When the Biden administration’s $1.2 trillion infrastructure spending law passed in 2021, one of the top questions for state technology leaders was how they would be expected to manage funds from the four-year, $1 billion cybersecurity grant program they’d pushed hard to get in the bill.
Top among those concerns was how the at-least 80% of funds states were required to pass on to their local governments, school districts, utility systems and other political subdivisions would be configured: Would states have to set up complex, bureaucracy-heavy subgrant processes, or could they share their own information security tools — which in most cases were more mature than the locals’?
Nearly nine months after the Department of Homeland Security published its official guidance on the grant program, the answer appears overwhelmingly to be shared services, state CISOs told StateScoop recently. And with the first states whose plans have been approved by the Cybersecurity and Infrastructure Agency and Federal Emergency Management Administration — which are jointly running the program — starting to receive their first-year funds, they’re using them to extend the cyber capabilities of smaller public-sector entities.
‘Traveling clown show’
“We’re not sub-granting,” New Hampshire Chief Information Officer Denis Goulet said at a National Association of State CIOs meeting in Washington earlier this month.
Rather, New Hampshire’s plan — which received about $2.5 million from DHS for the first year of the grant program — includes the state Department of Information Technology helping local governments, school districts and others take modest steps, such as implementing multi-factor authentication, migrating their web presences to the .gov domain and training up IT workers’ cyber skills.
While those not be the most advanced goals in cybersecurity, the real challenge in New Hampshire, where rugged individualism is baked into the state motto, is getting local governments on board. To do that, the state CISO, Ken Weeks, said he’s been leading officials around the state, making the pitch to sign up for these services.
“The way we do it is a traveling clown show that includes myself, the risk manager, the incident response lead, and we double down and bring along a couple of feds,” Weeks said at the NASCIO conference. “We bring along the CISA representative, who’s one of us. We bring along the Secret Service, the guy who’s gonna get your money back when you get ransomwared.”
Weeks’ roadshow, he said, catered to “everything from four-person water districts to our two urban areas.”
That kind of geographic diversity was also top-of-mind for Illinois CISO Adam Ford when his state’s cybersecurity planning group developed its plan for the DHS grant.
“There’s 7,000-plus units of government in Illinois,” he said in a phone interview.
While some states, like New Hampshire, focus on multi-factor authentication and .gov adoption, Illinois plans to use most of the $4.4 million it’s getting this year to provide local governments with services from the statewide security operations center, specifically an endpoint detection capability to vastly improve network visibility for counties, towns, sheriffs’ departments, 911 services and water districts.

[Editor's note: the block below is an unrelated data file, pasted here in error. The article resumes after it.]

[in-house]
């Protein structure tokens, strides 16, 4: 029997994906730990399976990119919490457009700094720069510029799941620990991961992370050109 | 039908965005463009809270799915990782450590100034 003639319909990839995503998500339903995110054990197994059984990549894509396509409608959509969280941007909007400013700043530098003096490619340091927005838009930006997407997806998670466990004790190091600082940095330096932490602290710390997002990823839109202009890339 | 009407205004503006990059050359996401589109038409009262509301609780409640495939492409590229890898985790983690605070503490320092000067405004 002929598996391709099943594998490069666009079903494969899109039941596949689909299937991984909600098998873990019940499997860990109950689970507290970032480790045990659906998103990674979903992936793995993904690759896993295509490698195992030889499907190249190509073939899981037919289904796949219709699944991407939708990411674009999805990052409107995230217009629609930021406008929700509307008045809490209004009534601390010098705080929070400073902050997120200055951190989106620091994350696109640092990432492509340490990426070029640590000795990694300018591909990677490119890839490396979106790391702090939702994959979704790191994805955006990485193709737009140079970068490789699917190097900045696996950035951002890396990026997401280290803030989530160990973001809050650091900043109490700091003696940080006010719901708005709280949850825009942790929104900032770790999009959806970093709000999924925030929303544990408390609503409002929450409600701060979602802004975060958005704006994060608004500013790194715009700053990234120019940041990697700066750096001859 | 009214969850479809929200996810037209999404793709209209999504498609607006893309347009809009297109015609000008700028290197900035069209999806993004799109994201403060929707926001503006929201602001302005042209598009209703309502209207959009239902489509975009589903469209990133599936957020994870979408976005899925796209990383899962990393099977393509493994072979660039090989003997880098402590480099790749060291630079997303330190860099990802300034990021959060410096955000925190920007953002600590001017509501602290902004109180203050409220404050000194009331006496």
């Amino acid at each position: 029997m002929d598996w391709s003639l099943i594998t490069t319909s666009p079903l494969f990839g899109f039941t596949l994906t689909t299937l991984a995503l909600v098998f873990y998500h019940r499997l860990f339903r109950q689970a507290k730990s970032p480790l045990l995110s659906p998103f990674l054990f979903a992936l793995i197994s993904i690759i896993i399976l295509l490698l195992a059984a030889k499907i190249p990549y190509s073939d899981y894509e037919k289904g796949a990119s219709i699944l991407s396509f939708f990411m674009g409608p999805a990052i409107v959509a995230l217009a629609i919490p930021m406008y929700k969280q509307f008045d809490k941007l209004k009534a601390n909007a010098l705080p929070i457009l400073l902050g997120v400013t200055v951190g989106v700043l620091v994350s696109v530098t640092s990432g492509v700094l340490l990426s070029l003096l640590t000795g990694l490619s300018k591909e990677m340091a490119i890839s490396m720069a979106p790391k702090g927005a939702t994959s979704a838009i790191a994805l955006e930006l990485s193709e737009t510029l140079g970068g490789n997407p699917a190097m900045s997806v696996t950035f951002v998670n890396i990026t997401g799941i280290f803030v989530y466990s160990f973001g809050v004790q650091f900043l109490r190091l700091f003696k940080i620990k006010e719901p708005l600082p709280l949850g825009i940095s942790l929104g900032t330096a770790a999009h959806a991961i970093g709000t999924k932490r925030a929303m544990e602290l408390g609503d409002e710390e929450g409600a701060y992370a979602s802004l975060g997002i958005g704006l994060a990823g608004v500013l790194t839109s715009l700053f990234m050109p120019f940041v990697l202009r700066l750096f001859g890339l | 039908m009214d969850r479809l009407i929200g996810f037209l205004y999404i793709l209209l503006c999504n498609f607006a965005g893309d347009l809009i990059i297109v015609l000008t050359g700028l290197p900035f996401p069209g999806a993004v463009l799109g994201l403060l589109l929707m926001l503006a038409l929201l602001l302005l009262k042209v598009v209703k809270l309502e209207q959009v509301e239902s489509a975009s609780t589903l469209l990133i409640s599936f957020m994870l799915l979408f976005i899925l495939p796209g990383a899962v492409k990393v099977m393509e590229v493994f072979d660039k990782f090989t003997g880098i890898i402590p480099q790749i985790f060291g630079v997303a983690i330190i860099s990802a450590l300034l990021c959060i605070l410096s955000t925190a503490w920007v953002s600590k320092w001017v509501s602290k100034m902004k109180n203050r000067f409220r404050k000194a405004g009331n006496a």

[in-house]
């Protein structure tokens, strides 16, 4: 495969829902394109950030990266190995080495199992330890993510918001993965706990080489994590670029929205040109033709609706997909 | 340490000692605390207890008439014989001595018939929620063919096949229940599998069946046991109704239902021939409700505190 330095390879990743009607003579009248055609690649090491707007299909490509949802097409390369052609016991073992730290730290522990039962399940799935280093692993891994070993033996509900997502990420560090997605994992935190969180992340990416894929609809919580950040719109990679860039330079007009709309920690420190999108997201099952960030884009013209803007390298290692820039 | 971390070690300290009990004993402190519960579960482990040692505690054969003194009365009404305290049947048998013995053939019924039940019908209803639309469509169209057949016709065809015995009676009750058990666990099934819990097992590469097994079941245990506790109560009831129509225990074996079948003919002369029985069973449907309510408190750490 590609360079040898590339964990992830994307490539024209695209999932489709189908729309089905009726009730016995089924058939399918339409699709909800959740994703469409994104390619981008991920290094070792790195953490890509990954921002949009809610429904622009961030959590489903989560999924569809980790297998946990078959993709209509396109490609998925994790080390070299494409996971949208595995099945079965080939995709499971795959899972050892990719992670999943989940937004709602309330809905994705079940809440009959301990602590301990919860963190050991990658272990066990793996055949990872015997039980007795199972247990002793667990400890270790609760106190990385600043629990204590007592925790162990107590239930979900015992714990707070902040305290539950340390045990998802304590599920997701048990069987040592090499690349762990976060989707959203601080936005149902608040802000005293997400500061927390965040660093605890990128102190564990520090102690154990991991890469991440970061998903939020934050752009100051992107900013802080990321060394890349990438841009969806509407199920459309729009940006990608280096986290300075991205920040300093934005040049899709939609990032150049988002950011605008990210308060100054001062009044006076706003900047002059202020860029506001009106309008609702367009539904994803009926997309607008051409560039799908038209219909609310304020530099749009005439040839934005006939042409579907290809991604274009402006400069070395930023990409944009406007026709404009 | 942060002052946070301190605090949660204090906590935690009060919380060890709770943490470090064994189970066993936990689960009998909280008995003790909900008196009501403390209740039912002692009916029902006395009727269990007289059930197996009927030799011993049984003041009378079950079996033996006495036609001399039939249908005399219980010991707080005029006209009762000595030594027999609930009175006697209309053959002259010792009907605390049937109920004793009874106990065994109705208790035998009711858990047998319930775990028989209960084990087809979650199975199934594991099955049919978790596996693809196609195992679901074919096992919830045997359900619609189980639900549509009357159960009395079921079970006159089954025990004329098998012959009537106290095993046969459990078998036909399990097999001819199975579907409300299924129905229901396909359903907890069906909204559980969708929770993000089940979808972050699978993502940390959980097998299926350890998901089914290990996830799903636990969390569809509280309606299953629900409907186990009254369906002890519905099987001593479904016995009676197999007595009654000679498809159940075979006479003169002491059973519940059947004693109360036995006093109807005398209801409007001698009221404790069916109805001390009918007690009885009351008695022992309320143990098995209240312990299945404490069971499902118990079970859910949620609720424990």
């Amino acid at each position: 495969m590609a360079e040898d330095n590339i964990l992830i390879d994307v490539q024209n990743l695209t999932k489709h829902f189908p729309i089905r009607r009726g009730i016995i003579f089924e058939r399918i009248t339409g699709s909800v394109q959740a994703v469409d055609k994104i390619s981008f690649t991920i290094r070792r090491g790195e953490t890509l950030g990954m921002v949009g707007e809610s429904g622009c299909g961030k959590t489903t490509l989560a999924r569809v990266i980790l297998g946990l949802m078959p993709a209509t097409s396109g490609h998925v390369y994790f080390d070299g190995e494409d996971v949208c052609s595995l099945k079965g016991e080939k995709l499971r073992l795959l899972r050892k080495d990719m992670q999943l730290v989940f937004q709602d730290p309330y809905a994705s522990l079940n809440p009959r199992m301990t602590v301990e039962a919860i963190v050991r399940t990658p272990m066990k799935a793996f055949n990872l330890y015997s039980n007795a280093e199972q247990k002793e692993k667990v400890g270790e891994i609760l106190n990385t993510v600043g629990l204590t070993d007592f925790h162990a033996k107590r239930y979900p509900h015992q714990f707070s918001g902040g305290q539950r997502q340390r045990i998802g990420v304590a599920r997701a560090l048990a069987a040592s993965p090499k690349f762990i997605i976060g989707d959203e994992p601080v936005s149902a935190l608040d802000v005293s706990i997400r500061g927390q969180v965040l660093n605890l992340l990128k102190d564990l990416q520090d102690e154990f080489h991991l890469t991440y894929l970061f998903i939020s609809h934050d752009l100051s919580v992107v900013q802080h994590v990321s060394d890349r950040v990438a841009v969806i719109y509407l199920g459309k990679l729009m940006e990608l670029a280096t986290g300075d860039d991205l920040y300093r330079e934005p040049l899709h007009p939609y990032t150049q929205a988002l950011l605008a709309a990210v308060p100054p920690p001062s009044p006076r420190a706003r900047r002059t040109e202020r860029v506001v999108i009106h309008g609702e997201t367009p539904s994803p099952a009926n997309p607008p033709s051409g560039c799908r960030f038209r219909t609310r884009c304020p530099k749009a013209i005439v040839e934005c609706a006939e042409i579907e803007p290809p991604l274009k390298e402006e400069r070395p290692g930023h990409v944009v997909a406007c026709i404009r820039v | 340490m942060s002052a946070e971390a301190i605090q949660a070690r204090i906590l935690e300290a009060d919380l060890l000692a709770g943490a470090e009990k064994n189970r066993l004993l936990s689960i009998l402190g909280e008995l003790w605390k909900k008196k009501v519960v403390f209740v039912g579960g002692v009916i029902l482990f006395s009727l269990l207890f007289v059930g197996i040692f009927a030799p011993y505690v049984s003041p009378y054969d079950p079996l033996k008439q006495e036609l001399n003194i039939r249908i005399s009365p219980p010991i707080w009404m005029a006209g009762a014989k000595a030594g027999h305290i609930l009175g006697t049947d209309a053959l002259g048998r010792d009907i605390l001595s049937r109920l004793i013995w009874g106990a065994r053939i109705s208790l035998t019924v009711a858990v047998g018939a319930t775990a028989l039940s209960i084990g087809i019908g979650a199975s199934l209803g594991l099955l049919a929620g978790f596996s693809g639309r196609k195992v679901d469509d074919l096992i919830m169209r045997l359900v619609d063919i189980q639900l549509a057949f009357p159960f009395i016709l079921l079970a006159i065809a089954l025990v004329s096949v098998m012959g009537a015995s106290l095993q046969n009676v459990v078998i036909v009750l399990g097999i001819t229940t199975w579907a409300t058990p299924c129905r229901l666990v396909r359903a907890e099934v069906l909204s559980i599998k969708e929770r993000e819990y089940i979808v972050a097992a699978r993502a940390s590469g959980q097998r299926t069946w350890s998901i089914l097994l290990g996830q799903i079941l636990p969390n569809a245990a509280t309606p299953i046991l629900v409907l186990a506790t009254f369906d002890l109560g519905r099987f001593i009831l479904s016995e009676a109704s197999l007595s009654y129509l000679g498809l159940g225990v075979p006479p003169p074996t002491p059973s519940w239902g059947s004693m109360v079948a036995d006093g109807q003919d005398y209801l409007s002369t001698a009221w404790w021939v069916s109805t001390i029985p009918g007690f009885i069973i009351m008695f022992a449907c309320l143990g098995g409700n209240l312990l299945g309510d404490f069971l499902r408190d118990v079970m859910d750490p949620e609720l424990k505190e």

“Our goal in year one is to get as much coverage and as much visibility for shared defense throughout the state,” Ford said.
Ford said outreach for SOC services will be an extension of a five-year-old election security program known as “cyber navigators.” That program, launched in 2018 with federal election assistance grants released after 2016 Russian hacking scares, allowed the Illinois State Board of Elections to hire cybersecurity professionals to offer voluntary training and technical assistance to county election offices up and down the state.
“Because we had the program built out for elections, we’ve had that collaborative relationship. We know the county people,” Ford said.
Reception for the EDR service so far, he said, has been promising.
“I’m surprised how many organizations are willing and ready to accept EDR so we can see [their network activity],” he said. “We had to build that partnership with local government where the state was a supplement, not a replacement. It’s not a hands-off approach, it’s a helping-hand approach.”
As the DHS grant fund continues playing out, Ford said he also plans to establish a statewide information sharing and analysis center — a localized counterpart akin to the federally funded MS-ISAC — that would be integrated with the state’s fusion center.
According to NASCIO, most of the 48 states that applied for the DHS grants are using the requirement that 80% of grant funds be redistributed as opportunities to share their cyber services. A few are said to be considering hybrid plans that would include a small amount of pass-through funding, but sharing existing capabilities is seen as more effective and efficient.
And for some states, including New Hampshire and Illinois, 80% is the floor of what they’re sharing with their locals.
“While the state doesn’t have enough funding as we need for cyber, we’re in way better shape than municipalities,” Goulet said. “We’ve decided not to take the full 20% allowed.”
“We’re passing it all to locals,” Ford said. “To me the shared services approach makes the most sense. We’re trying to reach every unit of government, not just the units that have an IT department or grants management department.”